Reprogramming of mutNPC1 and wtNPC1 fibroblasts

We reprogrammed fibroblasts originating from a male patient with an early-infantile form of NPC1 characterized by massive accumulation of unesterified cholesterol in lysosomal and late endosomal structures. Cells derived from this donor will be referred to as mutNPC1 and cells derived from age- and sex-matched fibroblasts of a healthy individual will be referred to as wtNPC1.

After three to four weeks of cultivation, the first hiPSC colonies appeared characterized by their embryonic stem (ES) cell-like morphology, e.g. round to oval shape with a sharp border and a high nuclear to cytoplasm ratio (Figure 1A-D). Mechanically isolated colonies were expanded to hiPSC lines on irradiated mouse embryonic fibroblasts and later also on matrigel (Figure 1C,D). The morphology of mutNPC1 and wtNPC1 hiPSCs was similar in both culture systems. The karyotype of the cells was analyzed to rule out any chromosomal abnormalities, which may have arisen during reprogramming, where our hiPSCs displayed a normal karyotype (Figure 1E,F). Sequencing of the hiPSCs revealed that the mutations in the NPC1 gene were maintained (data not shown).
Figure 1

Colonies of fibroblast-derived human iPSCs. Images of hiPSC colonies cultured on mouse feeder cells (A,B) or matrigel (C,D). The colonies could be easily distinguished by their morphology, showing a high nuclear to cytoplasm ratio and sharp borders, resembling the morphology of human embryonic stem cells (scale bars = 100 μm). The hiPSCs-derived from fibroblasts of a NPC1-patient (E) and unaffected individual (F) displayed a normal karyotype. Karyotyping was performed by Giemsa Trypsin banding.

Pluripotency of mutNPC1 and wtNPC1 hiPSCs

HiPSCs derived from of mutNPC1 and wtNPC1 human fibroblasts were characterized regarding their pluripotency. First, we analyzed the alkaline phosphatase (AP) expression. All hiPSCs colonies demonstrated strong AP expression (Figure 2A,B). The expression of several transcription factors and surface markers was determined by immunocytochemistry. HiPSCs displayed a high expression of the transcription factors Nanog (Figure 2C,D) and Oct4 (Figure 2E,F). The glycosphingolipids SSEA3 and SSEA4 (Figure 2G-J), were strongly expressed as well as the keratan sulfate antigens Tra-1-60 and Tra-1-81 (Figure 2K-N). No obvious differences between mutNPC1 and wtNPC1 cells in marker expression could be observed. The spontaneous differentiation by embryoid body (EB) formation into cells of all three germ layers was also used to verify the pluripotency (Figure 3A-H). Herein, cells from all three germ layers were identified, thus proving the pluripotency of the hiPSCs in vitro. The induction of teratoma was used as an in vivo pluripotency assay. The hiPSCs induced teratomas in immunodeficent mice, and the analysis of the tumors revealed tissues of all three germ layers (Figure 3I-N).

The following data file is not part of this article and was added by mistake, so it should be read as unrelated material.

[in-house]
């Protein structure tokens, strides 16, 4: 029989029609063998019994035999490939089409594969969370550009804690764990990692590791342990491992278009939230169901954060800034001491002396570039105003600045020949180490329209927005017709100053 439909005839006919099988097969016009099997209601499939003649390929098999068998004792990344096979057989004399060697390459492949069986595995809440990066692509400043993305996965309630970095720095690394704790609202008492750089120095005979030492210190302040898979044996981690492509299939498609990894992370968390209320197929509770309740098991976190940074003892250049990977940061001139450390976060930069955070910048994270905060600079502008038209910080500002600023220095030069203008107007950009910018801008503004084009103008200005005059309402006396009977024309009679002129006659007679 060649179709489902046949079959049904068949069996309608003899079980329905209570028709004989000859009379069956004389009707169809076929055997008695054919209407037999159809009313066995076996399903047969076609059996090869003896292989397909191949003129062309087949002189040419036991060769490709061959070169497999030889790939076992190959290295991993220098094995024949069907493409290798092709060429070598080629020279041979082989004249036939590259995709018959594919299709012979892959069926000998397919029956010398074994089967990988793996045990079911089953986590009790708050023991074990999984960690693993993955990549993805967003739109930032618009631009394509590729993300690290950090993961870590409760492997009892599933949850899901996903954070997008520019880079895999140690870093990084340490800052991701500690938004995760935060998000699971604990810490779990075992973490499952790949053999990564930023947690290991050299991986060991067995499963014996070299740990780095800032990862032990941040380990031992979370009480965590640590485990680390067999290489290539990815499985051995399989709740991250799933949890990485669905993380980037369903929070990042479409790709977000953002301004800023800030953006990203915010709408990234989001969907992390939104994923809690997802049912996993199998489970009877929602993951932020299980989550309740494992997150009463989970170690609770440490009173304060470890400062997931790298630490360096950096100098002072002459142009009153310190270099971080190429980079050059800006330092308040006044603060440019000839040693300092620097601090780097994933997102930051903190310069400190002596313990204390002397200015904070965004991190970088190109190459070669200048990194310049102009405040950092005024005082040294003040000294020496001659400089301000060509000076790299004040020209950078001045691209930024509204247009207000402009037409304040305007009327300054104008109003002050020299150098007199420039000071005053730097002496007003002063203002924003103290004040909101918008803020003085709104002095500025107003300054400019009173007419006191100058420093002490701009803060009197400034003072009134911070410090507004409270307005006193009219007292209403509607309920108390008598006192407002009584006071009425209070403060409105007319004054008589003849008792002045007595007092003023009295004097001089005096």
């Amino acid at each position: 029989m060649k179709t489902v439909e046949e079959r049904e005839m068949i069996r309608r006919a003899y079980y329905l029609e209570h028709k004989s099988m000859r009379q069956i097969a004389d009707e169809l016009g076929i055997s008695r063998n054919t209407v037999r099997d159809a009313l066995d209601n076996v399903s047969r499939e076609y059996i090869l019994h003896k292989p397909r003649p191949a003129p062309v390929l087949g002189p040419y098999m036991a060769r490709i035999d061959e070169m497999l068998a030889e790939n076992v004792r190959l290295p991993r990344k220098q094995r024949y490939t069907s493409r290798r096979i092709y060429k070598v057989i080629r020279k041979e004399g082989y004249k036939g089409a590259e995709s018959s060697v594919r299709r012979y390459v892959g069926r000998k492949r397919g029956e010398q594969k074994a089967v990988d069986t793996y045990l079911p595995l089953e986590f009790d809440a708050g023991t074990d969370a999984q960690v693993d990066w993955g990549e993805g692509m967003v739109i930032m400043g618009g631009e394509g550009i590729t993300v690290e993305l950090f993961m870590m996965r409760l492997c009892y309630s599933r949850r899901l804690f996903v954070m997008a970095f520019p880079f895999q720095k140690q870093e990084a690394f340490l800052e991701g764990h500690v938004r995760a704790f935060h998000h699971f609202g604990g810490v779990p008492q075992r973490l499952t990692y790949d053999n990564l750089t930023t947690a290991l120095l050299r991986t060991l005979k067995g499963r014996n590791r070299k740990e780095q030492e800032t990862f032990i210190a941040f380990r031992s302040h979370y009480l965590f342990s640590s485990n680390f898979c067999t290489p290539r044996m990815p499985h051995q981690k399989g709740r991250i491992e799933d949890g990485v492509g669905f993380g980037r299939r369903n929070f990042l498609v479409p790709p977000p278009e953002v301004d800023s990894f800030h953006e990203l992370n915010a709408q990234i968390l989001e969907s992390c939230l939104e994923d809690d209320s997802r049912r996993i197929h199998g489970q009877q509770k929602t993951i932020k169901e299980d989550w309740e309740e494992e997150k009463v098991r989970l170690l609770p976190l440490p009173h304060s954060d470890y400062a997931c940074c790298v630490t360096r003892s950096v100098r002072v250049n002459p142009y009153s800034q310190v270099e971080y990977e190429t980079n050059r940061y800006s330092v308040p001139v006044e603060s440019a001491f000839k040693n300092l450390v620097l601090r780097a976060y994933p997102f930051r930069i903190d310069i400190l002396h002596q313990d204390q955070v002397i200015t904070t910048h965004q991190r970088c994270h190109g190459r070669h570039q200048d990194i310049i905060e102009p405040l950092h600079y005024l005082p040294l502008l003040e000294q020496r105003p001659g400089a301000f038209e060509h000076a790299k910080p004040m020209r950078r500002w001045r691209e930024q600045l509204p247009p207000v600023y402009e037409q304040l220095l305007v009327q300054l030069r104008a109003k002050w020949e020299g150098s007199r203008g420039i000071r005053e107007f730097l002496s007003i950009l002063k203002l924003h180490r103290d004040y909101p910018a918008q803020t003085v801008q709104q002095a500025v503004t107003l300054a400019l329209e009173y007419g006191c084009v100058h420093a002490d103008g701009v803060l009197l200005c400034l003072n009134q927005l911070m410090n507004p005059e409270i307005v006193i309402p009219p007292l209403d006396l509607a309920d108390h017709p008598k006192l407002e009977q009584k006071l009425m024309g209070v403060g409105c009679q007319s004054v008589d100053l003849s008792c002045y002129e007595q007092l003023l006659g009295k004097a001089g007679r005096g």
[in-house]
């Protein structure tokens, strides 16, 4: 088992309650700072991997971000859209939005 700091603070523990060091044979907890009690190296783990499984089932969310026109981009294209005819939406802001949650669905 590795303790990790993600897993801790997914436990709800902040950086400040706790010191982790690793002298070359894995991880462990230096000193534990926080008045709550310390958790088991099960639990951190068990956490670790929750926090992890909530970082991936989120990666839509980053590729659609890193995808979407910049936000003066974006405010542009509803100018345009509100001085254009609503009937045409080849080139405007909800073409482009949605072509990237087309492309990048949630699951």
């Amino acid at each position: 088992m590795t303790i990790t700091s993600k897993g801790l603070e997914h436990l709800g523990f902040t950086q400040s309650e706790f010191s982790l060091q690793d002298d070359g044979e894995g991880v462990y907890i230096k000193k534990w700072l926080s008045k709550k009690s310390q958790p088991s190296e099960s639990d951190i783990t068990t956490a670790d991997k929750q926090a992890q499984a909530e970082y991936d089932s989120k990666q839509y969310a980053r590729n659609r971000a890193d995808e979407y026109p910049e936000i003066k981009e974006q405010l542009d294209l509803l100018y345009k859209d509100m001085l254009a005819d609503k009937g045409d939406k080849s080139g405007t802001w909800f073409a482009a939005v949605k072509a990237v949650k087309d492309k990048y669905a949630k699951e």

Figure 2

Detection of pluripotency markers in hiPSCs. hiPSCs-derived from fibroblasts of NPC1 patient (mutNPC1) and unaffected control (wtNPC1) showed a strong alkaline phosphatase (AP) staining (A,B) and expressed a set of pluripotency markers (C-N) demonstrating the pluripotent state of the cells (scale bars = 100 μm).
Figure 3

Embryoid body formation and teratoma induction. Free floating embryoid bodies (EBs) of mutNPC1 and wtNPC1 hiPSCs were generated (A,B), which subsequently spontaneously differentiated (C-H). EBs of both cell lines were positive for markers of the three germ layers, namely Nestin (C,D) for ectoderm, smooth muscle actin (SMA) for mesoderm (E,F), and alpha fetoprotein (alpha FP) for endoderm (G,H). Nuclei were stained by DAPI, shown in blue, staining of Nestin, SMA and alpha FP is shown in green (scale bars A-H = 100 μm). HiPSCs of the mutNPC1 and wtNPC1 cell lines were injected in immunodeficient mice and tumors were extracted after 8–12 weeks. MutNPC1 and wtNPC1 hiPSCs induced teratomas contained structures typical for the ectoderm (I,J), mesoderm (K,L), and endoderm (M,N, scale bars I-N = 50 μm).

Neuronal differentiation of mutNPC1 and wtNPC1 hiPS cells

In a last step, we generated neural progenitor cells, which were positive for Nestin and Sox2 (Figure 4A,B,E,F). Differentiated neural progenitor cells expressed neuronal markers like MAP2 (Figure 4C,G), and Tuj1 (Figure 4D,H) demonstrating the neuronal phenotype of the cells. Furthermore, we proved the differentiation into functional neuronal cells by means of patch clamp recordings. In these experiments we observed voltage dependent Na+ and K+ channels (NaVs and KVs) (Figure 4I) after three to four weeks of differentiation, where inward currents could be blocked by TTX (Figure 4K). Although the cells exhibited NaVs, they did not demonstrate any spontaneous action potentials in the current clamp mode. But, we observed spontaneous action potentials after 7–8 weeks of differentiation (Figure 4L). In addition, we recorded spontaneous postsynaptic currents. An example of a mutNPC1 cell is shown in Figure 4M. The analysis of the decay kinetics (Figure 4N) revealed a rise time of 2.1 ± 1.1 ms. Analysing the decay kinetics we found a group of post synaptic currents best fitted by a mono-exponential function (τ: 3.5 ± 0.4 ms, Figure 4N, black trace) with a mean amplitude of 29.5 ± 1.1 pA, and a group best fitted by a bi-exponential function (τ1: 9.9 ± 1.9 ms, τ2: 124.7 ± 23.8 ms, Figure 4N, red trace) with a mean amplitude of 68.1 ± 7.1 pA.
Figure 4